workload

noun
work·​load | \ ˈwərk-ˌlōd How to pronounce workload (audio) \

Definition of workload

1 : the amount of work or of working time expected or assigned students with a heavy workload
2 : the amount of work performed or capable of being performed (as by a mechanical device) usually within a specific period

Examples of workload in a Sentence

Students complained about the heavy workload.
Recent Examples on the Web Now, six weeks after suffering an injury on the first play of the Rice contest, Brown is ready for a full workload entering the final three-game stretch of the season. Evan Dudley, al, "Position-by-position breakdown for UAB’s home tilt with UTEP," 14 Nov. 2019 Observations: The Ravens generated big-time production while asking for season-low workloads from many of their starters, a neat trick to pull off in Week 10, when everyone is a bit banged up. Childs Walker, baltimoresun.com, "Ravens snap-count analysis from Week 10 win vs. Bengals: Despite major production, offensive stars get light day at the office," 11 Nov. 2019 Moneyline: Take the LAKERS at -167 odds with both of their two biggest stars active and ready for full workloads to begin the season. Esten Mclaren, USA TODAY Sportsbook Wire, "Los Angeles Lakers at Los Angeles Clippers odds, lines, picks and betting tips," 22 Oct. 2019 Gurley has rushed for 2,556 yards and 30 touchdowns the past two seasons, but is averaging 13.8 carries this season amid speculation his reportedly arthritic knee is the reason for his lighter workload. Eric Branch, SFChronicle.com, "Good news for hobbling 49ers: Rams also banged up," 11 Oct. 2019 There seems to be confidence Trey Wingenter navigated a rookie learning curve in terms of how to maintain his mechanics and preparation for a large workload. San Diego Union-Tribune, "Analysis: Padres have more construction to do if they are going to fulfill 2020 vision," 28 Sep. 2019 For as long as Barkley is sidelined, Wayne Gallman is in line for a large workload. Kevin Hanson, SI.com, "Early Week 4 Fantasy Football Waiver Wire," 22 Sep. 2019 And a full year off gave Bell plenty of time to recover, so his body should be fresh for the grueling workload he will be expected to shoulder in this offense. Allen Kim, CNN, "It's Week 1 of the NFL season. Here's what to watch for in fantasy football," 5 Sep. 2019 Coleman, formerly of the Atlanta Falcons, is no slouch and certainly offers a bigger body for a bigger workload. Cam Inman, The Mercury News, "49ers 27, Chiefs 17: Top takeways from Garoppolo’s bounce-back game," 24 Aug. 2019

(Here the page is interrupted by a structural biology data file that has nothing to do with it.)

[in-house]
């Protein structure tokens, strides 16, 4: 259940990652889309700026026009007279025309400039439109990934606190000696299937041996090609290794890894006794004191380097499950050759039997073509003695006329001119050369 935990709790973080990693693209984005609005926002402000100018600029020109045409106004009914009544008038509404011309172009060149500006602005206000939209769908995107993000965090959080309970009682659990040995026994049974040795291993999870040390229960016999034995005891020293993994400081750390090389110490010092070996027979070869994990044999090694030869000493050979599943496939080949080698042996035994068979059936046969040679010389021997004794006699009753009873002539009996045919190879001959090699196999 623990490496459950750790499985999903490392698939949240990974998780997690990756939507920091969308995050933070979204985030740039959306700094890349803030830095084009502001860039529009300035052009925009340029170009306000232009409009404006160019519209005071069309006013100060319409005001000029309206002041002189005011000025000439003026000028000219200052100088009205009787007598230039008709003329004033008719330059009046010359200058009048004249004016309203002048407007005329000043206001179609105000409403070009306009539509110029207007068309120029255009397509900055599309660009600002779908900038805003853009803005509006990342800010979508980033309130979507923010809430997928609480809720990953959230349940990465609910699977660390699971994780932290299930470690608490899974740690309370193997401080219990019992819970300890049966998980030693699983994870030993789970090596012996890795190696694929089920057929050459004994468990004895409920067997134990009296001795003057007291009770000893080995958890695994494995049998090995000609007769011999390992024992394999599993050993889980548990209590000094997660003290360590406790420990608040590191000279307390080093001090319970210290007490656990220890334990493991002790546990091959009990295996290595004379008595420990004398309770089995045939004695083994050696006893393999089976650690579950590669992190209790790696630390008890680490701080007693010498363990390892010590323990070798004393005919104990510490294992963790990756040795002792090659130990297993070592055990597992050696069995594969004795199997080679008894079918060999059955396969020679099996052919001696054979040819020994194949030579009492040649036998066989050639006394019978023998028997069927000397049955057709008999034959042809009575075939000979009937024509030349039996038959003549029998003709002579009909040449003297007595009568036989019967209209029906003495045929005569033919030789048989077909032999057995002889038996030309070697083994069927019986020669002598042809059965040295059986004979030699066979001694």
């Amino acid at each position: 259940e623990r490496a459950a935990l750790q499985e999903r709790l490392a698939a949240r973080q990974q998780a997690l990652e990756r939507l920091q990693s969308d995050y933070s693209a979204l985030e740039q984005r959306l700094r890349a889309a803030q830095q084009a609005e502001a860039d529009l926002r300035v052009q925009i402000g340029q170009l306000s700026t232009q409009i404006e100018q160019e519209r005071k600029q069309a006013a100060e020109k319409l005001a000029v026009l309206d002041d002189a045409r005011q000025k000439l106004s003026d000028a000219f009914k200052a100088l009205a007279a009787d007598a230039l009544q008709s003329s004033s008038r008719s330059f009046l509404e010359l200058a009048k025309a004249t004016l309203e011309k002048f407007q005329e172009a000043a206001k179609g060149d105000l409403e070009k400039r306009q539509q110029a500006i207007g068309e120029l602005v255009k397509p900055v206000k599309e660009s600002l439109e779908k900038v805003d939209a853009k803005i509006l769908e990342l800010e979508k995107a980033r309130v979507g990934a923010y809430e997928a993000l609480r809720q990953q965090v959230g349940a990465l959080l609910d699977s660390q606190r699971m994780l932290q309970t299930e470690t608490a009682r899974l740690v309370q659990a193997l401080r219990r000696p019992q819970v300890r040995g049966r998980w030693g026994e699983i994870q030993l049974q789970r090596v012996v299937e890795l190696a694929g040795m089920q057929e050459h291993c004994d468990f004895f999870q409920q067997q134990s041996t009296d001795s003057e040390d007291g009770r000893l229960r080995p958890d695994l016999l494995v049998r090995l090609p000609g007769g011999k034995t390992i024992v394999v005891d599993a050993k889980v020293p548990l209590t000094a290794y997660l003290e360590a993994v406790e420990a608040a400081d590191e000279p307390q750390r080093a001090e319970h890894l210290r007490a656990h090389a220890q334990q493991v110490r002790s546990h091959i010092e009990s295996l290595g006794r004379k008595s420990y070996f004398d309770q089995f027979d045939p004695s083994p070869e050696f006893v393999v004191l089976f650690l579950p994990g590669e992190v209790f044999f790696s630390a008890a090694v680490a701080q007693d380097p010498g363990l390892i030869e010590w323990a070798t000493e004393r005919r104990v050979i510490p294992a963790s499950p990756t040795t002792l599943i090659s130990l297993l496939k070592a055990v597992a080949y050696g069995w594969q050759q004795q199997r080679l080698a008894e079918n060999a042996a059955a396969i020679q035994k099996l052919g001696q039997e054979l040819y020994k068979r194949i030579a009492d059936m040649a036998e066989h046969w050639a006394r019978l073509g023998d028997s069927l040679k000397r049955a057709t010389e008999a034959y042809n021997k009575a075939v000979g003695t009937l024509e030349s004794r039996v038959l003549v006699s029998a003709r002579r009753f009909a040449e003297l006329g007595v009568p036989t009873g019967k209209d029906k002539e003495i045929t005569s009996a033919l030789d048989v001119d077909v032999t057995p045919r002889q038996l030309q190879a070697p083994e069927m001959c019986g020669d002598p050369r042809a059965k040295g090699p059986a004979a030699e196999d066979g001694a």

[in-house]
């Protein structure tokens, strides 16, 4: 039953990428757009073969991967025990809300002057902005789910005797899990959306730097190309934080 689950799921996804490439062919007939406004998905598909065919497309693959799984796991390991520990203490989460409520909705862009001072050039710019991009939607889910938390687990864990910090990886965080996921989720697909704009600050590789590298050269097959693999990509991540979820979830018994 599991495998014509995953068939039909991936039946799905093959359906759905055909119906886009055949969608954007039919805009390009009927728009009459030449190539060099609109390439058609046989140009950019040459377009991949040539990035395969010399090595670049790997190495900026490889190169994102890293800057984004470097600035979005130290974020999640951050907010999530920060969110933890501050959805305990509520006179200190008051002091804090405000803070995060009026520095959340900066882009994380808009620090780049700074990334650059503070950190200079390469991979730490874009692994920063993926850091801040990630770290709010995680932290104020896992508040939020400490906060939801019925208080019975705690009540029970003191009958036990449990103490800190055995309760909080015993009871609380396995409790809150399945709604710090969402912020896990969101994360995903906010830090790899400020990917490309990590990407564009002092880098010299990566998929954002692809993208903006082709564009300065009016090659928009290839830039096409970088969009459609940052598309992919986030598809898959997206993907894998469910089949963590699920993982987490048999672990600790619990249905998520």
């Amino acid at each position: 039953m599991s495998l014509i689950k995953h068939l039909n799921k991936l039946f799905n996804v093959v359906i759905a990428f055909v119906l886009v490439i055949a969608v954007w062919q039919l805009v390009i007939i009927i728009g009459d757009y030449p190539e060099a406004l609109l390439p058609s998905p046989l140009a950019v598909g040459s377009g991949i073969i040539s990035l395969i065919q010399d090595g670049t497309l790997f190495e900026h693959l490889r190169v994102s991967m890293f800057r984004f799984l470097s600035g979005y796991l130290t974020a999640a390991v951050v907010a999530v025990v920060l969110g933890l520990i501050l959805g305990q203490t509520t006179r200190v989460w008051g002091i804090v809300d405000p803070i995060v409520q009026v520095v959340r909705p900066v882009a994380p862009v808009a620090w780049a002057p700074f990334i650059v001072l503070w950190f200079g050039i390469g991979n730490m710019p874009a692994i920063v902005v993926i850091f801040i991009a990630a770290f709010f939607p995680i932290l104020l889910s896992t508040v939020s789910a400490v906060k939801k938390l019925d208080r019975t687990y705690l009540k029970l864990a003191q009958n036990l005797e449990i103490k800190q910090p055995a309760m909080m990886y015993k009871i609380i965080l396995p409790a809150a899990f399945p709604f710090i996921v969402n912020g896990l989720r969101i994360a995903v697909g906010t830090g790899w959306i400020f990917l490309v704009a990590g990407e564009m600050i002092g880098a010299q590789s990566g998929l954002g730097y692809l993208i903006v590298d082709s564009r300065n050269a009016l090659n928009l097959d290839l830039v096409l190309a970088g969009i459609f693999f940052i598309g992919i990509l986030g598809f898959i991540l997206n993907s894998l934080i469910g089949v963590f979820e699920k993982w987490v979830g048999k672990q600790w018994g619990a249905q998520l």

These example sentences are selected automatically from various online news sources to reflect current usage of the word 'workload.' Views expressed in the examples do not represent the opinion of Merriam-Webster or its editors. Send us feedback.

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First Known Use of workload

1899, in the meaning defined at sense 1

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Time Traveler for workload

Time Traveler

The first known use of workload was in 1899

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Statistics for workload

Last Updated

26 Nov 2019

Cite this Entry

“Workload.” The Merriam-Webster.com Dictionary, Merriam-Webster Inc., https://www.merriam-webster.com/dictionary/workloads. Accessed 5 December 2019.

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More Definitions for workload

workload

noun
How to pronounce workload (audio)

English Language Learners Definition of workload

: the amount of work that is expected to be done

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More from Merriam-Webster on workload

Thesaurus: All synonyms and antonyms for workload

Spanish Central: Translation of workload

Britannica English: Translation of workload for Arabic Speakers

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